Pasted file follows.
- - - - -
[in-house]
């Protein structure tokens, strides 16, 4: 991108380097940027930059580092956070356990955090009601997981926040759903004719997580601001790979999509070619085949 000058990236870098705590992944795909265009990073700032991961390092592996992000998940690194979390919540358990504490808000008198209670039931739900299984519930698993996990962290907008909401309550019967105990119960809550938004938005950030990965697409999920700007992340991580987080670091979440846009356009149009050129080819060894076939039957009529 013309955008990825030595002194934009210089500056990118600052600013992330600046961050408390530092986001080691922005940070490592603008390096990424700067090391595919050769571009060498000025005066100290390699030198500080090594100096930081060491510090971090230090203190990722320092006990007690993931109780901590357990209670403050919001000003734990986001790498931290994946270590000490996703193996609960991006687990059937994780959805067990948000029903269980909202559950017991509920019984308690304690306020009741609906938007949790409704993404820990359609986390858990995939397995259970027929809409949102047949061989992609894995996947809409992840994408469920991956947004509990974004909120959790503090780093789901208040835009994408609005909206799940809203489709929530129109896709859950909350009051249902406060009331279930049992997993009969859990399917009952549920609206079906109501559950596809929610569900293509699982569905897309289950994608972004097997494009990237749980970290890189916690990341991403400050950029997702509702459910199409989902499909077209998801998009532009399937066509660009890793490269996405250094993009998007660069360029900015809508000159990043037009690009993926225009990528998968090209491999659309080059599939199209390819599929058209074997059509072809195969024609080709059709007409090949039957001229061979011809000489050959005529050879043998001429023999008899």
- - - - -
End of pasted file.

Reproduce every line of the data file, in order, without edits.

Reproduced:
[in-house]
């Protein structure tokens, strides 16, 4: 991108380097940027930059580092956070356990955090009601997981926040759903004719997580601001790979999509070619085949 000058990236870098705590992944795909265009990073700032991961390092592996992000998940690194979390919540358990504490808000008198209670039931739900299984519930698993996990962290907008909401309550019967105990119960809550938004938005950030990965697409999920700007992340991580987080670091979440846009356009149009050129080819060894076939039957009529 013309955008990825030595002194934009210089500056990118600052600013992330600046961050408390530092986001080691922005940070490592603008390096990424700067090391595919050769571009060498000025005066100290390699030198500080090594100096930081060491510090971090230090203190990722320092006990007690993931109780901590357990209670403050919001000003734990986001790498931290994946270590000490996703193996609960991006687990059937994780959805067990948000029903269980909202559950017991509920019984308690304690306020009741609906938007949790409704993404820990359609986390858990995939397995259970027929809409949102047949061989992609894995996947809409992840994408469920991956947004509990974004909120959790503090780093789901208040835009994408609005909206799940809203489709929530129109896709859950909350009051249902406060009331279930049992997993009969859990399917009952549920609206079906109501559950596809929610569900293509699982569905897309289950994608972004097997494009990237749980970290890189916690990341991403400050950029997702509702459910199409989902499909077209998801998009532009399937066509660009890793490269996405250094993009998007660069360029900015809508000159990043037009690009993926225009990528998968090209491999659309080059599939199209390819599929058209074997059509072809195969024609080709059709007409090949039957001229061979011809000489050959005529050879043998001429023999008899």